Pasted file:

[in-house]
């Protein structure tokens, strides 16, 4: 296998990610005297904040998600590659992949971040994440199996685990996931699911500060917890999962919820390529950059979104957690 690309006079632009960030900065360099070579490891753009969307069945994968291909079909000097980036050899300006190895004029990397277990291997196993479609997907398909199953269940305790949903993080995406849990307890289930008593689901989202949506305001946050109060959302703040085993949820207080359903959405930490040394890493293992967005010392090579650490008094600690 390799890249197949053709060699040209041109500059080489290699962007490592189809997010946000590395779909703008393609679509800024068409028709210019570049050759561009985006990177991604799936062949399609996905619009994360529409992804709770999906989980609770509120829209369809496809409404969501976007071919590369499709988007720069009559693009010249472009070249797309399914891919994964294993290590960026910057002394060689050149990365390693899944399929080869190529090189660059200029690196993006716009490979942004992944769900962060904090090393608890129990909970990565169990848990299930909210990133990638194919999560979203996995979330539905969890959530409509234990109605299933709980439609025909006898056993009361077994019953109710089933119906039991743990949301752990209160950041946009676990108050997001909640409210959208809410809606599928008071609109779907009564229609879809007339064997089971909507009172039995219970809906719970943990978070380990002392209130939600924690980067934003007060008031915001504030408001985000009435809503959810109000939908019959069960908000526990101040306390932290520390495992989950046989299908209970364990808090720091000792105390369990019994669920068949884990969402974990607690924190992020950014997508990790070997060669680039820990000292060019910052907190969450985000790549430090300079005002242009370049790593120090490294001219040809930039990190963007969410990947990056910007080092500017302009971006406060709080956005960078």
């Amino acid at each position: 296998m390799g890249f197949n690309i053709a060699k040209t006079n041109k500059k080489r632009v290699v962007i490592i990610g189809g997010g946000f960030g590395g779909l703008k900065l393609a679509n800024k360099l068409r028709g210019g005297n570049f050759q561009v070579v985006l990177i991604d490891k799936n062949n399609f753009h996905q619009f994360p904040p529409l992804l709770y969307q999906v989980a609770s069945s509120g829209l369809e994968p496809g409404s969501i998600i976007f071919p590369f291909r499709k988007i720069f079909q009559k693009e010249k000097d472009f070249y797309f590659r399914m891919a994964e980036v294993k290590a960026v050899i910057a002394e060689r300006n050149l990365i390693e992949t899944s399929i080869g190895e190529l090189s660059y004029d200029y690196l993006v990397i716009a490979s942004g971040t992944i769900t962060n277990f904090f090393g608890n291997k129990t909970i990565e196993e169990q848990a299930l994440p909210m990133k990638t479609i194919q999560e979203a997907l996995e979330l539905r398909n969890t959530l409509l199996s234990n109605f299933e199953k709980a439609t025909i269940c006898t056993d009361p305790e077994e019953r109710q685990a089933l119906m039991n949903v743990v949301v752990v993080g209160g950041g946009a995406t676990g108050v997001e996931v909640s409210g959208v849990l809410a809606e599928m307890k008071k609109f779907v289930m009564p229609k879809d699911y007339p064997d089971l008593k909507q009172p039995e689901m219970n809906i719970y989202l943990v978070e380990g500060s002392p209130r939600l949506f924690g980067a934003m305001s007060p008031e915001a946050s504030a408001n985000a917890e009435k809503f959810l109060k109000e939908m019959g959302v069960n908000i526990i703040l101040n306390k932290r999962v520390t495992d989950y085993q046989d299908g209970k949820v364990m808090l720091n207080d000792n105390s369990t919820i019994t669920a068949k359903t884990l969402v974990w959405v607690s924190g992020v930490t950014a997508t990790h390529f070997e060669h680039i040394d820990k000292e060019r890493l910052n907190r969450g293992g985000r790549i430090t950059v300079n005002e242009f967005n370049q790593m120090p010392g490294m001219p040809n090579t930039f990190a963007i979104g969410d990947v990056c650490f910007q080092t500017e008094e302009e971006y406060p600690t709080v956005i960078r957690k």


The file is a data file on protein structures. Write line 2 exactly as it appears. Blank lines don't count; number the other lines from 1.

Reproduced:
């Protein structure tokens, strides 16, 4: 296998990610005297904040998600590659992949971040994440199996685990996931699911500060917890999962919820390529950059979104957690 690309006079632009960030900065360099070579490891753009969307069945994968291909079909000097980036050899300006190895004029990397277990291997196993479609997907398909199953269940305790949903993080995406849990307890289930008593689901989202949506305001946050109060959302703040085993949820207080359903959405930490040394890493293992967005010392090579650490008094600690 390799890249197949053709060699040209041109500059080489290699962007490592189809997010946000590395779909703008393609679509800024068409028709210019570049050759561009985006990177991604799936062949399609996905619009994360529409992804709770999906989980609770509120829209369809496809409404969501976007071919590369499709988007720069009559693009010249472009070249797309399914891919994964294993290590960026910057002394060689050149990365390693899944399929080869190529090189660059200029690196993006716009490979942004992944769900962060904090090393608890129990909970990565169990848990299930909210990133990638194919999560979203996995979330539905969890959530409509234990109605299933709980439609025909006898056993009361077994019953109710089933119906039991743990949301752990209160950041946009676990108050997001909640409210959208809410809606599928008071609109779907009564229609879809007339064997089971909507009172039995219970809906719970943990978070380990002392209130939600924690980067934003007060008031915001504030408001985000009435809503959810109000939908019959069960908000526990101040306390932290520390495992989950046989299908209970364990808090720091000792105390369990019994669920068949884990969402974990607690924190992020950014997508990790070997060669680039820990000292060019910052907190969450985000790549430090300079005002242009370049790593120090490294001219040809930039990190963007969410990947990056910007080092500017302009971006406060709080956005960078």